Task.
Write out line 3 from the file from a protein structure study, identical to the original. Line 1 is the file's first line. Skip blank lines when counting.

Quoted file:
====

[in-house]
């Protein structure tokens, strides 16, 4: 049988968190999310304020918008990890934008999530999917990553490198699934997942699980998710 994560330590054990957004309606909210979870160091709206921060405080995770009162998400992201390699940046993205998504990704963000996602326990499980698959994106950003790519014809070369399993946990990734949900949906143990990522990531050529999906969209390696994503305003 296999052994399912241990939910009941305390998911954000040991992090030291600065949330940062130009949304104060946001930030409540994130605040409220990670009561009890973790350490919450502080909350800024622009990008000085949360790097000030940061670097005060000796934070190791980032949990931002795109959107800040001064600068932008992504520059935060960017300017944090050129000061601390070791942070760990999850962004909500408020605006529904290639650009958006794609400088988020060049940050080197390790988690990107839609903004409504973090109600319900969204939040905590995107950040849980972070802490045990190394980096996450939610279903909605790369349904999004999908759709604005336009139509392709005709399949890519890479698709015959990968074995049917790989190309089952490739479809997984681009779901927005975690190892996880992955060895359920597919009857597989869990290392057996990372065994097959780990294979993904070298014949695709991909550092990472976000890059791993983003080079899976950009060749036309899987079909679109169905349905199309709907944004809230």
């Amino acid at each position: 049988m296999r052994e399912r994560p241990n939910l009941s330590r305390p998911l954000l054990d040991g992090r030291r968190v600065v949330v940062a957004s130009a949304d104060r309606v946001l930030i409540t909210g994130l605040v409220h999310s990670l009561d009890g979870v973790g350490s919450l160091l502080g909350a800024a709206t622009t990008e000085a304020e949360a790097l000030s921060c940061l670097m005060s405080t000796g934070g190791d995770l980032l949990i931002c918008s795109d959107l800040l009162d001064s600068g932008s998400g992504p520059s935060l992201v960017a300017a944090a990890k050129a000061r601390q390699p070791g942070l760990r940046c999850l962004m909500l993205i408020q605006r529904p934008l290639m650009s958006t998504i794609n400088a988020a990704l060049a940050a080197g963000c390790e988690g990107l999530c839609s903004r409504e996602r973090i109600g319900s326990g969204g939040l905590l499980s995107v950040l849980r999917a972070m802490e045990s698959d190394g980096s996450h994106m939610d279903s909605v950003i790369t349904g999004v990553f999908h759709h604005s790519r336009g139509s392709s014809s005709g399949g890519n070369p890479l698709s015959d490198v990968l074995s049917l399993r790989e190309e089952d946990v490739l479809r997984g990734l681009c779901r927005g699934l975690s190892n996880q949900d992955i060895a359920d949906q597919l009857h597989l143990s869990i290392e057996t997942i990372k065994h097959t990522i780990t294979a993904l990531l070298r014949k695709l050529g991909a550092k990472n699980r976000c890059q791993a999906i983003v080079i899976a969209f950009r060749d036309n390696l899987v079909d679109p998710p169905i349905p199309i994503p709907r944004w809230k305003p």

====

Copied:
């Amino acid at each position: 049988m296999r052994e399912r994560p241990n939910l009941s330590r305390p998911l954000l054990d040991g992090r030291r968190v600065v949330v940062a957004s130009a949304d104060r309606v946001l930030i409540t909210g994130l605040v409220h999310s990670l009561d009890g979870v973790g350490s919450l160091l502080g909350a800024a709206t622009t990008e000085a304020e949360a790097l000030s921060c940061l670097m005060s405080t000796g934070g190791d995770l980032l949990i931002c918008s795109d959107l800040l009162d001064s600068g932008s998400g992504p520059s935060l992201v960017a300017a944090a990890k050129a000061r601390q390699p070791g942070l760990r940046c999850l962004m909500l993205i408020q605006r529904p934008l290639m650009s958006t998504i794609n400088a988020a990704l060049a940050a080197g963000c390790e988690g990107l999530c839609s903004r409504e996602r973090i109600g319900s326990g969204g939040l905590l499980s995107v950040l849980r999917a972070m802490e045990s698959d190394g980096s996450h994106m939610d279903s909605v950003i790369t349904g999004v990553f999908h759709h604005s790519r336009g139509s392709s014809s005709g399949g890519n070369p890479l698709s015959d490198v990968l074995s049917l399993r790989e190309e089952d946990v490739l479809r997984g990734l681009c779901r927005g699934l975690s190892n996880q949900d992955i060895a359920d949906q597919l009857h597989l143990s869990i290392e057996t997942i990372k065994h097959t990522i780990t294979a993904l990531l070298r014949k695709l050529g991909a550092k990472n699980r976000c890059q791993a999906i983003v080079i899976a969209f950009r060749d036309n390696l899987v079909d679109p998710p169905i349905p199309i994503p709907r944004w809230k305003p």